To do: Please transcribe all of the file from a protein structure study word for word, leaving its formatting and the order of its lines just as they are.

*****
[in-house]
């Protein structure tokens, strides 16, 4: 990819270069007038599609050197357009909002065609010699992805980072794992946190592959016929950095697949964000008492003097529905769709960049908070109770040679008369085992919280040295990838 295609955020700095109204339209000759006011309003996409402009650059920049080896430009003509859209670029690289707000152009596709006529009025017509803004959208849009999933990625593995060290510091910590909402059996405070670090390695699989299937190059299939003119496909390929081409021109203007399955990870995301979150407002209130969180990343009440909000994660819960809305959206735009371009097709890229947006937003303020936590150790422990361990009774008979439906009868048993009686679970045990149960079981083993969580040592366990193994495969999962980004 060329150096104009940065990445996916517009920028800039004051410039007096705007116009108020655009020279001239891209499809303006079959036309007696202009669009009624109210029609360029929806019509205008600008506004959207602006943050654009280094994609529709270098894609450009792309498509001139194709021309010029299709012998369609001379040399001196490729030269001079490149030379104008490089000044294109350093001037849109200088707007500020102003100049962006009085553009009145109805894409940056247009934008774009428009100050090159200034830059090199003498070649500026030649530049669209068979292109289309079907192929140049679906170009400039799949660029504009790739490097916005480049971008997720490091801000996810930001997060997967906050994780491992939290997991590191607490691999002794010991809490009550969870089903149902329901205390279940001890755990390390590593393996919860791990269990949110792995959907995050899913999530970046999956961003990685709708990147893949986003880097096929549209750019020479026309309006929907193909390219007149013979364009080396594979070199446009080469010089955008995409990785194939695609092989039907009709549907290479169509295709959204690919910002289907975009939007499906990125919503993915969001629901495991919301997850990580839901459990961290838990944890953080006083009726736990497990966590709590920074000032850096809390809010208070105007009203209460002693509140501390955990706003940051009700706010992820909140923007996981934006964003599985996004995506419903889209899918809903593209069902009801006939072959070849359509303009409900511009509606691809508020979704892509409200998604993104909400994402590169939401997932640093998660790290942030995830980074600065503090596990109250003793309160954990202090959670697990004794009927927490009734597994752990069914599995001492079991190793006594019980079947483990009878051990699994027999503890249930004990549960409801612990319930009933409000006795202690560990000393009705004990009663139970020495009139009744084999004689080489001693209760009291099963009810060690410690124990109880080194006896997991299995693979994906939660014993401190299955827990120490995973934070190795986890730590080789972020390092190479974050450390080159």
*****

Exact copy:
[in-house]
């Protein structure tokens, strides 16, 4: 990819270069007038599609050197357009909002065609010699992805980072794992946190592959016929950095697949964000008492003097529905769709960049908070109770040679008369085992919280040295990838 295609955020700095109204339209000759006011309003996409402009650059920049080896430009003509859209670029690289707000152009596709006529009025017509803004959208849009999933990625593995060290510091910590909402059996405070670090390695699989299937190059299939003119496909390929081409021109203007399955990870995301979150407002209130969180990343009440909000994660819960809305959206735009371009097709890229947006937003303020936590150790422990361990009774008979439906009868048993009686679970045990149960079981083993969580040592366990193994495969999962980004 060329150096104009940065990445996916517009920028800039004051410039007096705007116009108020655009020279001239891209499809303006079959036309007696202009669009009624109210029609360029929806019509205008600008506004959207602006943050654009280094994609529709270098894609450009792309498509001139194709021309010029299709012998369609001379040399001196490729030269001079490149030379104008490089000044294109350093001037849109200088707007500020102003100049962006009085553009009145109805894409940056247009934008774009428009100050090159200034830059090199003498070649500026030649530049669209068979292109289309079907192929140049679906170009400039799949660029504009790739490097916005480049971008997720490091801000996810930001997060997967906050994780491992939290997991590191607490691999002794010991809490009550969870089903149902329901205390279940001890755990390390590593393996919860791990269990949110792995959907995050899913999530970046999956961003990685709708990147893949986003880097096929549209750019020479026309309006929907193909390219007149013979364009080396594979070199446009080469010089955008995409990785194939695609092989039907009709549907290479169509295709959204690919910002289907975009939007499906990125919503993915969001629901495991919301997850990580839901459990961290838990944890953080006083009726736990497990966590709590920074000032850096809390809010208070105007009203209460002693509140501390955990706003940051009700706010992820909140923007996981934006964003599985996004995506419903889209899918809903593209069902009801006939072959070849359509303009409900511009509606691809508020979704892509409200998604993104909400994402590169939401997932640093998660790290942030995830980074600065503090596990109250003793309160954990202090959670697990004794009927927490009734597994752990069914599995001492079991190793006594019980079947483990009878051990699994027999503890249930004990549960409801612990319930009933409000006795202690560990000393009705004990009663139970020495009139009744084999004689080489001693209760009291099963009810060690410690124990109880080194006896997991299995693979994906939660014993401190299955827990120490995973934070190795986890730590080789972020390092190479974050450390080159």